My husband decided to stop drinking soda. Since then, his obstructive sleep apnea has improved. Is there research to support a connection between sleep apnea and caffeine?
Answers from Timothy Morgenthaler, M.D.
A small amount of research has been conducted in the potential connections between caffeine use and obstructive sleep apnea.
One study showed that caffeinated soda use may be associated with more severe sleep-disordered breathing, such as obstructive sleep apnea. However, tea or coffee use didn't appear to be associated with more severe sleep-disordered breathing.
In another study, caffeine seemed to improve thinking (cognitive) function in people with obstructive sleep apnea.
In addition, doctors sometimes prescribe caffeine for premature infants to reduce episodes of interrupted breathing during sleep.
More research is needed to study how caffeine use affects people with obstructive sleep apnea.
These lifestyle changes may help manage some cases of obstructive sleep apnea:
- Lose excess weight.
- Avoid alcohol.
- Avoid medications that relax the muscles in the back of your throat.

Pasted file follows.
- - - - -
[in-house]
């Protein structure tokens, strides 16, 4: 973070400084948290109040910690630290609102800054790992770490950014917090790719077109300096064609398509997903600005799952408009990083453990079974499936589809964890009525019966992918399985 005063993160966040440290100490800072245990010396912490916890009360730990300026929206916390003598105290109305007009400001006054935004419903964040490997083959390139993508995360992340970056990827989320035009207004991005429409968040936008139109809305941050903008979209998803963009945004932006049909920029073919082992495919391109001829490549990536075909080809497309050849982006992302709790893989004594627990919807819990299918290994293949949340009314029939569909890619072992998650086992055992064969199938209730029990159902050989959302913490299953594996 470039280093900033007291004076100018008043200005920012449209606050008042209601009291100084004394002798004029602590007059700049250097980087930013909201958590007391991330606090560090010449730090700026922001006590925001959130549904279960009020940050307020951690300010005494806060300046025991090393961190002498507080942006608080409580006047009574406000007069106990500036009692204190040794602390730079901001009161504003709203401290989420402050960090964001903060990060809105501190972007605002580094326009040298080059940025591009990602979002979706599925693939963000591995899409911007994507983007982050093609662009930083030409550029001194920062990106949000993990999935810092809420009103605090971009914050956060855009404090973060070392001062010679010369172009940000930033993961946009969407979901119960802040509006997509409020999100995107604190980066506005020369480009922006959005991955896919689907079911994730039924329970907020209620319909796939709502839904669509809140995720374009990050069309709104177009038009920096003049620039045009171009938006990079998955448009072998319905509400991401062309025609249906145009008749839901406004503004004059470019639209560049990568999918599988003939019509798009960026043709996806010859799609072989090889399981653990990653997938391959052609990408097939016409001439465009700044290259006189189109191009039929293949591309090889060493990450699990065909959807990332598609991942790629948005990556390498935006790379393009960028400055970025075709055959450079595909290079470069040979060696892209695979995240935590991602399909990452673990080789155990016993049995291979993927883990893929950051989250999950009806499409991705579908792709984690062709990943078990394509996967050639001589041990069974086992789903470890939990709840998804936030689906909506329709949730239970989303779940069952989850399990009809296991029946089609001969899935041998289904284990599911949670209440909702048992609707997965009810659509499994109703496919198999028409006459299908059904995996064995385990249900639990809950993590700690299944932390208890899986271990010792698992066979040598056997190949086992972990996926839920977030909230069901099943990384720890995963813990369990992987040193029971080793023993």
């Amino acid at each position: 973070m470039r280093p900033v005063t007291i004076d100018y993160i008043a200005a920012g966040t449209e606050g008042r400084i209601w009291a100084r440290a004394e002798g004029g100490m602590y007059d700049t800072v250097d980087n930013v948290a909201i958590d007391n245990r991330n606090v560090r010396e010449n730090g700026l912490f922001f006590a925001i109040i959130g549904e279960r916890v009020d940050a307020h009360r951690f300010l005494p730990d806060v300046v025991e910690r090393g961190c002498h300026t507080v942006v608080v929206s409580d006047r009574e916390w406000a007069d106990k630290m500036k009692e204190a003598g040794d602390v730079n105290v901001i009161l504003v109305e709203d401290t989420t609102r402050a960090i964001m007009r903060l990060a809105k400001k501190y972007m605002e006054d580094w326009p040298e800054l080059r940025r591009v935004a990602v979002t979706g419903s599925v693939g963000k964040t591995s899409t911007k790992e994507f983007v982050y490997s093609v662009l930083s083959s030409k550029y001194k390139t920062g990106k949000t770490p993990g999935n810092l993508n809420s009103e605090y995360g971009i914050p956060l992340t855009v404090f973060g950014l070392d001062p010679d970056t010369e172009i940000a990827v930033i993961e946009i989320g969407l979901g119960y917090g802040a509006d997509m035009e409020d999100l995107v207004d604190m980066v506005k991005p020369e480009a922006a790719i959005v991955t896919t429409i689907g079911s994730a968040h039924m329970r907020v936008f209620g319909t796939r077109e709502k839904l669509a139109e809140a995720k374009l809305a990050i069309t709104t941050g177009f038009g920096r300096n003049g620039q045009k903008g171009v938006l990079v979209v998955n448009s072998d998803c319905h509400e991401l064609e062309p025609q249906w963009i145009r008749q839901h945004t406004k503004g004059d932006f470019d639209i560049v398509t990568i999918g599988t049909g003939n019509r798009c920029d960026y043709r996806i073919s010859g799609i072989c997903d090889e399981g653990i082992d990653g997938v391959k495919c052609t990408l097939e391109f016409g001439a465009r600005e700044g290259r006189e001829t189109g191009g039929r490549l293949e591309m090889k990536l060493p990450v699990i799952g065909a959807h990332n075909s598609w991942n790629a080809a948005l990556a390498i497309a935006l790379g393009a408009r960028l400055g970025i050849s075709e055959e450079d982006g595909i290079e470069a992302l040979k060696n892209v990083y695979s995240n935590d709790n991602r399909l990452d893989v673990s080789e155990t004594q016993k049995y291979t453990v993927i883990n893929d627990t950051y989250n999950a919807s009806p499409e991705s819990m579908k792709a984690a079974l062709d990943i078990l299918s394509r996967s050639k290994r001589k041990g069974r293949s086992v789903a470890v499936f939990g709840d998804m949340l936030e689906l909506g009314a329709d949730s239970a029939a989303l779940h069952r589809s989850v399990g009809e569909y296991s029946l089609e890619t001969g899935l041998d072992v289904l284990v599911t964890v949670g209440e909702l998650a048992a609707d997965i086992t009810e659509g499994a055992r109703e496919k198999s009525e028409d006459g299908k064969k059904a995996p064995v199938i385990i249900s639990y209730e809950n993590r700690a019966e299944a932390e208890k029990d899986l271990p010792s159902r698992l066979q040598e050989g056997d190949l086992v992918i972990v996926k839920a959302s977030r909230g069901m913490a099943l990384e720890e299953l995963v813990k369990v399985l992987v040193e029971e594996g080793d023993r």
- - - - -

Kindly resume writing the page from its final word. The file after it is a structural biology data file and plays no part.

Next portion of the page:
- Sleep on your side or stomach rather than on your back.
Often, however, you may need certain devices to keep the airway open. In some cases, your doctor may recommend a surgical procedure.
Timothy Morgenthaler, M.D.
May 09, 2013
- Norman D, et al. Caffeine intake is independently associated with neuropsychological performance in patients with obstructive sleep apnea. Sleep & Breathing. 2008;12:199.
- Hay WW, et al. Current Diagnosis & Treatment: Pediatrics. 21st ed. New York, N.Y.: The McGraw-Hill Companies; 2012. http://www.accessmedicine.com/content.aspx?aID=56807807. Accessed March 13, 2013.
- NINDS sleep apnea information page. National Institute of Neurological Disorders and Stroke. http://www.ninds.nih.gov/disorders/sleep_apnea/sleep_apnea.htm. Accessed March 13, 2013.
- Aurora RN, et al. Sleep-disordered breathing and caffeine consumption: Results of a community-based study. Chest. 2012;142:631.